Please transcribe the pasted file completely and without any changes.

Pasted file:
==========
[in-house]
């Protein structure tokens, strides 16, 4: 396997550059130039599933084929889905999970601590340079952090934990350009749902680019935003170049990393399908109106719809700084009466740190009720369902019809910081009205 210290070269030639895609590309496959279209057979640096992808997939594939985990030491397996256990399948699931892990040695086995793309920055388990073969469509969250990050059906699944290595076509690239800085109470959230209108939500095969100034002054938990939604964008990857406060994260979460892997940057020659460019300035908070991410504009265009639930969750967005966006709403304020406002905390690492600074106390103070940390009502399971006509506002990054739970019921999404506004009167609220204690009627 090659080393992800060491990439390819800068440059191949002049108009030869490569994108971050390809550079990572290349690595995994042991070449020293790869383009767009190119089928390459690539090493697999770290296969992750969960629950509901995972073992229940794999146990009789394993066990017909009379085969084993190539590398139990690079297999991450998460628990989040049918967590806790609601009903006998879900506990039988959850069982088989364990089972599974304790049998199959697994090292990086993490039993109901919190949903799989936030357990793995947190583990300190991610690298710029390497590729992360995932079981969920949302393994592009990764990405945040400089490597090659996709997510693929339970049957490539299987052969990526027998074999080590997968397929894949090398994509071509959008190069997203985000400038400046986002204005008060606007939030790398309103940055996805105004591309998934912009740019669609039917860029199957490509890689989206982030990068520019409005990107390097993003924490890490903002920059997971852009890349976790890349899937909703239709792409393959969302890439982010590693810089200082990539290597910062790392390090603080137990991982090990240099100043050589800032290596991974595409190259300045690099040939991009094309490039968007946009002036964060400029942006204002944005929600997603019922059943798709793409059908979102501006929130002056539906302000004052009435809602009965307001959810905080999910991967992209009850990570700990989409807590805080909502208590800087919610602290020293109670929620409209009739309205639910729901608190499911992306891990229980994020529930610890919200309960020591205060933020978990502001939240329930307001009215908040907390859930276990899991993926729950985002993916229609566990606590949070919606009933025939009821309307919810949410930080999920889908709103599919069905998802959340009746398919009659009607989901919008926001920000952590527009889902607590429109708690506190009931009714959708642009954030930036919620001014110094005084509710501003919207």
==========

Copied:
[in-house]
């Protein structure tokens, strides 16, 4: 396997550059130039599933084929889905999970601590340079952090934990350009749902680019935003170049990393399908109106719809700084009466740190009720369902019809910081009205 210290070269030639895609590309496959279209057979640096992808997939594939985990030491397996256990399948699931892990040695086995793309920055388990073969469509969250990050059906699944290595076509690239800085109470959230209108939500095969100034002054938990939604964008990857406060994260979460892997940057020659460019300035908070991410504009265009639930969750967005966006709403304020406002905390690492600074106390103070940390009502399971006509506002990054739970019921999404506004009167609220204690009627 090659080393992800060491990439390819800068440059191949002049108009030869490569994108971050390809550079990572290349690595995994042991070449020293790869383009767009190119089928390459690539090493697999770290296969992750969960629950509901995972073992229940794999146990009789394993066990017909009379085969084993190539590398139990690079297999991450998460628990989040049918967590806790609601009903006998879900506990039988959850069982088989364990089972599974304790049998199959697994090292990086993490039993109901919190949903799989936030357990793995947190583990300190991610690298710029390497590729992360995932079981969920949302393994592009990764990405945040400089490597090659996709997510693929339970049957490539299987052969990526027998074999080590997968397929894949090398994509071509959008190069997203985000400038400046986002204005008060606007939030790398309103940055996805105004591309998934912009740019669609039917860029199957490509890689989206982030990068520019409005990107390097993003924490890490903002920059997971852009890349976790890349899937909703239709792409393959969302890439982010590693810089200082990539290597910062790392390090603080137990991982090990240099100043050589800032290596991974595409190259300045690099040939991009094309490039968007946009002036964060400029942006204002944005929600997603019922059943798709793409059908979102501006929130002056539906302000004052009435809602009965307001959810905080999910991967992209009850990570700990989409807590805080909502208590800087919610602290020293109670929620409209009739309205639910729901608190499911992306891990229980994020529930610890919200309960020591205060933020978990502001939240329930307001009215908040907390859930276990899991993926729950985002993916229609566990606590949070919606009933025939009821309307919810949410930080999920889908709103599919069905998802959340009746398919009659009607989901919008926001920000952590527009889902607590429109708690506190009931009714959708642009954030930036919620001014110094005084509710501003919207």